Now that Sinulog, Dinagyang and Ati-Atihan was over, Pinoy travelers are asking, When and Where to go to witness another colorful festival?
With more than 70 ethnic groups in the Philippines, many different kinds of religious festivals and celebrations are held in different parts of the archipelago.
Festival in the Philippines showcases the Filipino cultural diversity, history and traditions of the Filipino people as well as their desire to share their culture with local and foreign tourists.
Heres the list of the most popular Philippine festivals throughout the remainder of 2009:
Baguio Flower Festival
Feb. 21-22, 2009
This festival (pictured right) celebrates the blooming flower season in the Philippines. Celebrations consist of participants wearing multi-colored costumes resembling the many different flowers that bloom in the highland region (or any of its 11 ethnic tribes). Flowerbeds are then paraded through the city as floats in the Panagbenga parade.
April 6-12, 2009
Beginning on Holy Monday and ending on Easter Sunday, participants (pictured right) re-enact the event when Longinus, a blind Roman soldier, punctures Jesus with his spear and blood droplets from the wound restores Longinus’ sight.
Cutud Lenten Rites
San Fernando, Pampanga
April 10, 2009
The Lenten Rites is a controversial annual event where devotees re-enact Christ’s ordeal with the Way of the Cross through a real-life crucifixion.
May 15, 2009
This annual celebration (pictured right) is held at the start of the harvest season to welcome a bountiful crop. The festival features “Suman” which are sticky rice cakes loved by all for their sweet taste.
Flores De Mayo
Considered the queen of Filipino festivals, Flores de Mayo (Flowers of May) is celebrated in Metro Manila, as well as myriad provinces throughout the rest of the archipelago. Flores de Mayo is a colorful, month-long festival honoring the Virgin Mary. The festival culminates with the Santa Cruzan (Holy Cross) procession, a parade in honor of Reyna Helena (Queen Helena, mother of Emperor Constantine) featuring young Filipino women dressed in colorful costumes depicting biblical and historical figures.
Daet, Camarines Norte
June 1-30, 2009
The Pineapple Festival features a colorful street presentation complemented by art exhibits, fairs, cultural dances and sport events.
Parade Of Pigs
June 24, 2009
Succulent roasted pork is the highlight of the occasion, decked out with all kinds of décor. The festival coincides with the feast of St. John the Baptist, observed by repeating the ritual of baptism.
Tacloban Pintados Festival
June 27, 2009
During the event residents deck themselves out in body paint mimicking the warriors of old while dancing to the drum. Prior to the Spanish Colonial era, tattoos signified courage among the natives of Tacloban.
July 19, 2009
The Spanish colonization of the Philippines began with a blood-sealed peace treaty on the shores of Bohol. This historic event is remembered with a fiesta at the island’s capital city. The street parade features ten colorfully-dressed groups dancing to the beat of drums. There is also a traditional Filipino carnival, a martial arts festival, and the Miss Bohol Sandugo Beauty Pageant among dozens of other exciting activities.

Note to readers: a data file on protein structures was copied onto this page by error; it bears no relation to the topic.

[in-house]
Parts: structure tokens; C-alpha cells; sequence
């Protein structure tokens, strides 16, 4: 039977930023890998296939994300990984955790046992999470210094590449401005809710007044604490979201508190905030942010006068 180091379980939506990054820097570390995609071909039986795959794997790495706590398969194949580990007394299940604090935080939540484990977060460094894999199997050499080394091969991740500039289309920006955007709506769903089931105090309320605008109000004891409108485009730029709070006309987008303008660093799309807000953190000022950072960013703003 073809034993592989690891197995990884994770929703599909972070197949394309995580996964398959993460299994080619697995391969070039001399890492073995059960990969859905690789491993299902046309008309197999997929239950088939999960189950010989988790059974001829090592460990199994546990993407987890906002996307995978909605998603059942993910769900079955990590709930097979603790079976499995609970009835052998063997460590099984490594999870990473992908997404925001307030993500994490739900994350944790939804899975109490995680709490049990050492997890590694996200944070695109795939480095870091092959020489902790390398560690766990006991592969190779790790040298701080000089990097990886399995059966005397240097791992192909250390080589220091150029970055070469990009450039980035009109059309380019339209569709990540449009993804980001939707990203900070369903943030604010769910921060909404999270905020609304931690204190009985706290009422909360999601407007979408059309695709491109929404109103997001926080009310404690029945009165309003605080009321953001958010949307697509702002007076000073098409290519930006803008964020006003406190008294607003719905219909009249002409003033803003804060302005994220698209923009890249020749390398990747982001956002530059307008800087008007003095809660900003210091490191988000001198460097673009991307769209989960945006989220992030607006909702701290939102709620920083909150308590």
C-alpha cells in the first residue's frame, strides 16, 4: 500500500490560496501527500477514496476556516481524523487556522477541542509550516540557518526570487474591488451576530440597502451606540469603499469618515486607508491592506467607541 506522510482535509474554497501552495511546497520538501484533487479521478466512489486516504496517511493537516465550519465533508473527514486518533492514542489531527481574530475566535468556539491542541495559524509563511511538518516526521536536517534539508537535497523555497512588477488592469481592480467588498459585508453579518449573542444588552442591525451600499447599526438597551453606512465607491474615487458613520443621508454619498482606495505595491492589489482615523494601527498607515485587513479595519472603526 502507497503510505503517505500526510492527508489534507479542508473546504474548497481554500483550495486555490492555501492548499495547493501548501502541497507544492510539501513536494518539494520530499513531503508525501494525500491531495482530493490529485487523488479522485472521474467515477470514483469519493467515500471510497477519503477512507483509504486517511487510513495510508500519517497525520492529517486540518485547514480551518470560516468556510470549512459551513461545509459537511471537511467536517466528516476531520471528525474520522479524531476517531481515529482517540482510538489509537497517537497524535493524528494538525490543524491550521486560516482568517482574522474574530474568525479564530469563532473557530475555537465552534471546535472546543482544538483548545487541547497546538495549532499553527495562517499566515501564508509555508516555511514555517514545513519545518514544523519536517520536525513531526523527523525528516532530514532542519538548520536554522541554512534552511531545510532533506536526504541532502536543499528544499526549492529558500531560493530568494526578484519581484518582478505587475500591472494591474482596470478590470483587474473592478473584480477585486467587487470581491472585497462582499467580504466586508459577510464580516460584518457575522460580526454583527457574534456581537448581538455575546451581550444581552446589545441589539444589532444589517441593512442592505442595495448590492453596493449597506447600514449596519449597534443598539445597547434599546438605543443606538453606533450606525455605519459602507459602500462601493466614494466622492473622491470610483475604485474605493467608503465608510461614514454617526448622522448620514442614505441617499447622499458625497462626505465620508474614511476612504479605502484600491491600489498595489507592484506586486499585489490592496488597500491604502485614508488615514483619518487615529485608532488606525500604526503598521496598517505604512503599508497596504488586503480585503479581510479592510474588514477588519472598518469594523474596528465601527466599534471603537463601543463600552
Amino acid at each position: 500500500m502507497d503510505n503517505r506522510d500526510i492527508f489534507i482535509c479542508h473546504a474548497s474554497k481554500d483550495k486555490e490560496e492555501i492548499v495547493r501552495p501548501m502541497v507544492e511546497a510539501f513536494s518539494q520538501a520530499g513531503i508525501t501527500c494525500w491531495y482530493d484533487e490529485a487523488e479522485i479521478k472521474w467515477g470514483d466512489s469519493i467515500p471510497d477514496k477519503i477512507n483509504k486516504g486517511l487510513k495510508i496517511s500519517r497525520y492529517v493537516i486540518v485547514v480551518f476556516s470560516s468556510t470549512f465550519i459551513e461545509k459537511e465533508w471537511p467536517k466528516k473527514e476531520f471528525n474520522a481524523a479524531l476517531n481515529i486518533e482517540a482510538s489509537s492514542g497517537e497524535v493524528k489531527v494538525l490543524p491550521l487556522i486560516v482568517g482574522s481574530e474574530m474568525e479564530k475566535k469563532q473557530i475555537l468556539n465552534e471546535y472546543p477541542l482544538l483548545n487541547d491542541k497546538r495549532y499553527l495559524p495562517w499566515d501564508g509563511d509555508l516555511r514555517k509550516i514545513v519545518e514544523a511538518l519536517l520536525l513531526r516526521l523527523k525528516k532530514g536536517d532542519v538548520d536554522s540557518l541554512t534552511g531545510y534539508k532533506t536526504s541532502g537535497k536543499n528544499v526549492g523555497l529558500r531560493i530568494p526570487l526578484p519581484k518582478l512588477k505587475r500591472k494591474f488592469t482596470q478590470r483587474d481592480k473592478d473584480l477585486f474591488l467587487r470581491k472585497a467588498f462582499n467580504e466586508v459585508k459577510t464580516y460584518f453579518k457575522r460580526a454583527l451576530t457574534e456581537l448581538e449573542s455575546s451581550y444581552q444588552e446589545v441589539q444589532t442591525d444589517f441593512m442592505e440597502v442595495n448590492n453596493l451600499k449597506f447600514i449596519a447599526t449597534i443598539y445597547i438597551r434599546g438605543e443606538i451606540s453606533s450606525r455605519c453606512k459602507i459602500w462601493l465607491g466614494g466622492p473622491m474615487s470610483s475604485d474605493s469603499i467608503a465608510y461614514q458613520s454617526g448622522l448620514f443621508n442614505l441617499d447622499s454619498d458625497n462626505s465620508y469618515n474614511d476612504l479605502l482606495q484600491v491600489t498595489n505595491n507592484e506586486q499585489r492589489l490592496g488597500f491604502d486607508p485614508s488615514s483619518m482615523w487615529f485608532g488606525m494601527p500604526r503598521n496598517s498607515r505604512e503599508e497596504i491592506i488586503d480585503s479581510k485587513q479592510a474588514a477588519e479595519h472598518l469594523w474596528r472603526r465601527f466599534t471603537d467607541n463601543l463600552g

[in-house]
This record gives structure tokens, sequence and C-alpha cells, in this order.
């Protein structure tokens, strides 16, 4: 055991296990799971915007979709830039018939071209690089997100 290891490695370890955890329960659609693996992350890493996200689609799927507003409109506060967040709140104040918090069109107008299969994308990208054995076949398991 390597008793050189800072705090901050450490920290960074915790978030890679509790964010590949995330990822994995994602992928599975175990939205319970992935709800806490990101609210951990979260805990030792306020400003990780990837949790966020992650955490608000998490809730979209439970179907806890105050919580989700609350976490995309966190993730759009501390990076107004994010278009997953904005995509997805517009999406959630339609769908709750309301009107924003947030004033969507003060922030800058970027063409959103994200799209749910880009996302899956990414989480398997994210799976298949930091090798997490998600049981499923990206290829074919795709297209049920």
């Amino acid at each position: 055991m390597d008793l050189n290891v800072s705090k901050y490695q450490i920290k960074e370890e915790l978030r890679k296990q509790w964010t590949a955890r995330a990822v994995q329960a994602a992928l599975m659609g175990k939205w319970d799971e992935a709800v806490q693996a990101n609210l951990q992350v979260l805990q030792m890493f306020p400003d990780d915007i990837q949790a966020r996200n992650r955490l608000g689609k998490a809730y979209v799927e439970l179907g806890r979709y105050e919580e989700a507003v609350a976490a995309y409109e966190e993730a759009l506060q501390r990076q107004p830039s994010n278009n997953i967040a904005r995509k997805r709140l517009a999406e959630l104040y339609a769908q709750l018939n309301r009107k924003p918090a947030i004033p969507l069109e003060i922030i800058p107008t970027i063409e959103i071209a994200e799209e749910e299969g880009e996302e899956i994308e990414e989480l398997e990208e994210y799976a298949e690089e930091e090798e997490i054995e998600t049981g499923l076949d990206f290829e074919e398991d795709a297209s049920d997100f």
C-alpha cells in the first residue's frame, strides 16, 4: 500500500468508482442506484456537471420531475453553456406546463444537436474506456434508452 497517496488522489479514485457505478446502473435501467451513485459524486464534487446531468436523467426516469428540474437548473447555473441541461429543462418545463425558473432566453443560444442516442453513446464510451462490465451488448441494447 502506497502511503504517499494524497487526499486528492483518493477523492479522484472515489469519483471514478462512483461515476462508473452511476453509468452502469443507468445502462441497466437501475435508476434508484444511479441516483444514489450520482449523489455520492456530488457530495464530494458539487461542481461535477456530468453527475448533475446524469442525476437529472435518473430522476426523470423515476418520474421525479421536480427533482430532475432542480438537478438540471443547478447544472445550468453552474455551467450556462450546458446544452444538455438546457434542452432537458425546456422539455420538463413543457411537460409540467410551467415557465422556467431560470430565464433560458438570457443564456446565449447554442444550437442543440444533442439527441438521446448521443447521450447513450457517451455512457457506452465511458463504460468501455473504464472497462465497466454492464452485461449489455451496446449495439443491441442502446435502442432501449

Peñafrancia Viva La Virgen
Sept. 11-20, 2009
Bicol’s biggest celebration is an annual affair that combines religion with culture and tradition, packing it in a nine-day fiesta. Stay until sundown on the ninth day for the fluvial parade as it makes its way down the river, surrounded by a sea of glowing candles.
Zamboanga Hermosa Festival
Oct. 1-31, 2009
Zamboanga, known as the “City of Flowers,” holds its annual Hermosa Festival where colorful native sea boats partake in a regatta. There are also cultural and flower shows, art exhibits and trade fairs.
Oct. 19, 2009
The carnival spirit fills the air as masked participants (pictured right) with fabulous costumes dance their way around the city. The festival coincides with the city’s character day celebration and features a carnival.
September through December 2008
As September arrives in the Philippines, the sites and sounds of Christmas begin to emerge. Mass media starts a Christmas countdown, radio stations play carols, flea markets and malls are decorated and the streets are lined with colorful holiday furnishings.
During this time almost every Filipino family displays a nativity scene as well as “parol,” traditional Christmas lanterns that can be seen illuminating the streets. Various ceremonies are held throughout the Philippines to celebrate Christmas. Two such festivals include the Giant Lantern Festival and the Christmas Tree or Christmas Symbol contest.
The Giant Lantern Festival
Dec. 19, 2009
The Giant Lantern Festival is celebrated every Saturday before Christmas in Pampanga, a province in Central Luzon. This festival brings together local craftsmen and artists who create huge multi-colored lanterns measuring 18 feet high and 30 feet in diameter. Each lantern is paraded around town while a mix of folk and modern music fills the air. At the end of the parade, the lanterns are judged on improvisation of design, color scheme and light interplay with the music.
The Christmas Tree or Christmas Symbol Contest
Cagayan de Oro City
Dec. 1, 2009 – January 2010
The Christmas Tree or Christmas Symbol contest is held from the beginning of December through the first week of January at the Capitol Building of Cagayan de Oro City. Participants are judged on indigenous design and use of recycled materials, which are complemented with colorful and stylish Christmas lights.
I’m planning to visit and experience some of the festivals listed above… Hope to see you there!!